The truth is I do not have a Bible verse or specific scripture passage that can solve the answer of homosexuality being a sin because the Bible simply does not address it. I can tell you that the verses that have been cherry picked to prove it is a sin have been cherry picked for a reason.  If you read the scripture verses collectively and study the context and history of which it is written, you will understand it is about something else entirely.

It’s Not Eve’s Fault

Eve was blamed for causing humanity to get kicked out of the Garden of Eden, and women and even young girls have been being blamed for actions that are not their fault ever since.

That is what originally happened when fourteen-year-old Cherice Moralez was raped by her teacher, Stacey Dean Rambold.  Rambold was originally given a shockingly light sentence for raping this student in his care, only 31 days.

Judge Baugh defended his light sentencing with a statement that Cherice Moralez was “a troubled youth” that looked and acted “older than her chronological age;” And that she was just “as much in control of the situation” as Rambold. Despite Judge Baugh’s justifications, according to Montana state law, Rambold must serve a minimum of two years.Judge Baugh was later suspended for one month without pay of his last seven months on the bench before his retirement.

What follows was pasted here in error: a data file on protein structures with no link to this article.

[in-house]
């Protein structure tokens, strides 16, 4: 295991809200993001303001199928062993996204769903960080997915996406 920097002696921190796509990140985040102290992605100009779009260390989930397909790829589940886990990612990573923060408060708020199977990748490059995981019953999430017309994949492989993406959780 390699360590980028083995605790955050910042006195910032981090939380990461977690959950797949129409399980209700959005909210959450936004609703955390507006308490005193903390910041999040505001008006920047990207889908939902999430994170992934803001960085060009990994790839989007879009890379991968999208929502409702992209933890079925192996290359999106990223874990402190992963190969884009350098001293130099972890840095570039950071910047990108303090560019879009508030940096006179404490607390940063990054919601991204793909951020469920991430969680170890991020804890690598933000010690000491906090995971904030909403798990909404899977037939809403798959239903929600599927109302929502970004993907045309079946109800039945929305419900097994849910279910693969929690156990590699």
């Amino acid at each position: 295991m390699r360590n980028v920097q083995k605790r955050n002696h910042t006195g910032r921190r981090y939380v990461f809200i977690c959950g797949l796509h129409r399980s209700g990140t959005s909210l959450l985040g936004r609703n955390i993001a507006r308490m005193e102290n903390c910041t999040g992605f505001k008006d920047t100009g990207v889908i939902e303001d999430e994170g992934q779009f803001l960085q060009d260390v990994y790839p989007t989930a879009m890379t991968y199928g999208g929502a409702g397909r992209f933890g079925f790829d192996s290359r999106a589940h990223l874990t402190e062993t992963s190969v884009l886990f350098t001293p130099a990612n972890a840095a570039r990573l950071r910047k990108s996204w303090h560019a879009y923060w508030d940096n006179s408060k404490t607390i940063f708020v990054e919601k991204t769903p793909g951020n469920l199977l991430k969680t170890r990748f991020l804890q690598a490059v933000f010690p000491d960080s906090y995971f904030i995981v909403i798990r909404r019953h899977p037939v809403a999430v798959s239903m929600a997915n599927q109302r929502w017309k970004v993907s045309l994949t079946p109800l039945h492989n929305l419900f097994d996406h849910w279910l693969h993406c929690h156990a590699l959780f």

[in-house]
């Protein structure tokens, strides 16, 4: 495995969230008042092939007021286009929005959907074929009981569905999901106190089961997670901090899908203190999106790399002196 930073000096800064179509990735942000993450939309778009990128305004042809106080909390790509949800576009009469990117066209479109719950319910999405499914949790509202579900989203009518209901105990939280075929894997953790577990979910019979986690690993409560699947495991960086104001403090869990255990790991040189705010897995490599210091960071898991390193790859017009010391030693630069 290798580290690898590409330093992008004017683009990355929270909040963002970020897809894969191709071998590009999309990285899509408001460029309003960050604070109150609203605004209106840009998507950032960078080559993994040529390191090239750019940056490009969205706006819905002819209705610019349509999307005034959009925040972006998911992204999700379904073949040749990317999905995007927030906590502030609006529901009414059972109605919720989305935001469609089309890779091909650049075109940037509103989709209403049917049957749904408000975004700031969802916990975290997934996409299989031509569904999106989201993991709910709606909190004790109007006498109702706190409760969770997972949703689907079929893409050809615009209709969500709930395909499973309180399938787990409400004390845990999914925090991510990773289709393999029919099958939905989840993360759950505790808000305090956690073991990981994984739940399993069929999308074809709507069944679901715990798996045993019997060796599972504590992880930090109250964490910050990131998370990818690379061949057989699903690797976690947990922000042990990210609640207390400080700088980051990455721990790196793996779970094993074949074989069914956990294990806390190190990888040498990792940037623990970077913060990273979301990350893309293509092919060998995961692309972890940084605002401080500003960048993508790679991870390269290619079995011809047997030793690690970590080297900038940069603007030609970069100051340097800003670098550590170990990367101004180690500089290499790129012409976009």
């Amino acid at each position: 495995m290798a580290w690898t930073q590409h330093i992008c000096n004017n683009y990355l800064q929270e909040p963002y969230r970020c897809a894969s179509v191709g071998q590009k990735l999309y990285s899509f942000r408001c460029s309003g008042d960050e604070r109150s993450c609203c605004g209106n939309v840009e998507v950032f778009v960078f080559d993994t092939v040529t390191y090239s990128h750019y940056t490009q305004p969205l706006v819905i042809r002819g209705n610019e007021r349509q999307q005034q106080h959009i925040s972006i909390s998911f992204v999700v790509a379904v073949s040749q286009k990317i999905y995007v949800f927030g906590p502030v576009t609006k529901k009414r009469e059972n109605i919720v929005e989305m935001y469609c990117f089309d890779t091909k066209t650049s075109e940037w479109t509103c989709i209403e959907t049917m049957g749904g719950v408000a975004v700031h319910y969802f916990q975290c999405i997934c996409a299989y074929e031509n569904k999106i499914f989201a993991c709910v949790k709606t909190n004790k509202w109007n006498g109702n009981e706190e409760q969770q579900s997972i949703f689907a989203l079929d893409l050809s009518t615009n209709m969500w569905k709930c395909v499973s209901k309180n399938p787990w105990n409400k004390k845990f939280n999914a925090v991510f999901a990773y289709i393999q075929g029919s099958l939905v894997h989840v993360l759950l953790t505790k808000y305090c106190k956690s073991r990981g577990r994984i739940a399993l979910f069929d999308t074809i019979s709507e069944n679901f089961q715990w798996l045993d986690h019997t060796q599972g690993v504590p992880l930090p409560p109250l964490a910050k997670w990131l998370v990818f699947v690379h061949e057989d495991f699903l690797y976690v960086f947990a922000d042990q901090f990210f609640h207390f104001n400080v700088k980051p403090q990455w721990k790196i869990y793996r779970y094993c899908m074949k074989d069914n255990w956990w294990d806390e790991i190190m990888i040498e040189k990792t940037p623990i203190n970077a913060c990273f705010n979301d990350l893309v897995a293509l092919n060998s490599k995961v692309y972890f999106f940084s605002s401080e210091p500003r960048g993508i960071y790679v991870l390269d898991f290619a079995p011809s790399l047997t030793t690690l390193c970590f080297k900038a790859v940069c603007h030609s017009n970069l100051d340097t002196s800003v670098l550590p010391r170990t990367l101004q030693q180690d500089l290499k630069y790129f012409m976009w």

And last Friday, Rambold was resentenced to 15 years with 5 years suspended for the rape of Moralez.

Faith voices should be lifted in defense of young women who have been raped, but instead carry a theological legacy of victim blaming, especially blaming women. In some churches today, the doctrine of sin leads to inherent guilt and shame and to blame the victim, especially women and girls. As a woman religious leader and a mother, I can tell you honestly that sin in the rape of a young girl by her teacher, and the original failure of the justice system, was entirely by the teacher and by a heartless judge.   Human beings sin, it is true, and the story of Adam and Eve is really about that, but we have to be clear in our schools, our homes, our churches, where to rightly place the blame and it was not with Cherice Moralez.

Early Christian theologian, Augustine introduced original sin as the blame of Eve because Eve corrupted Adam.  He viewed sex as evil and that sex was the work of the devil with women being the devil’s agents.  He said that Eve as representing women was a temptress that leads men astray. And unfortunately, some of Augustine’s views about women still hold true.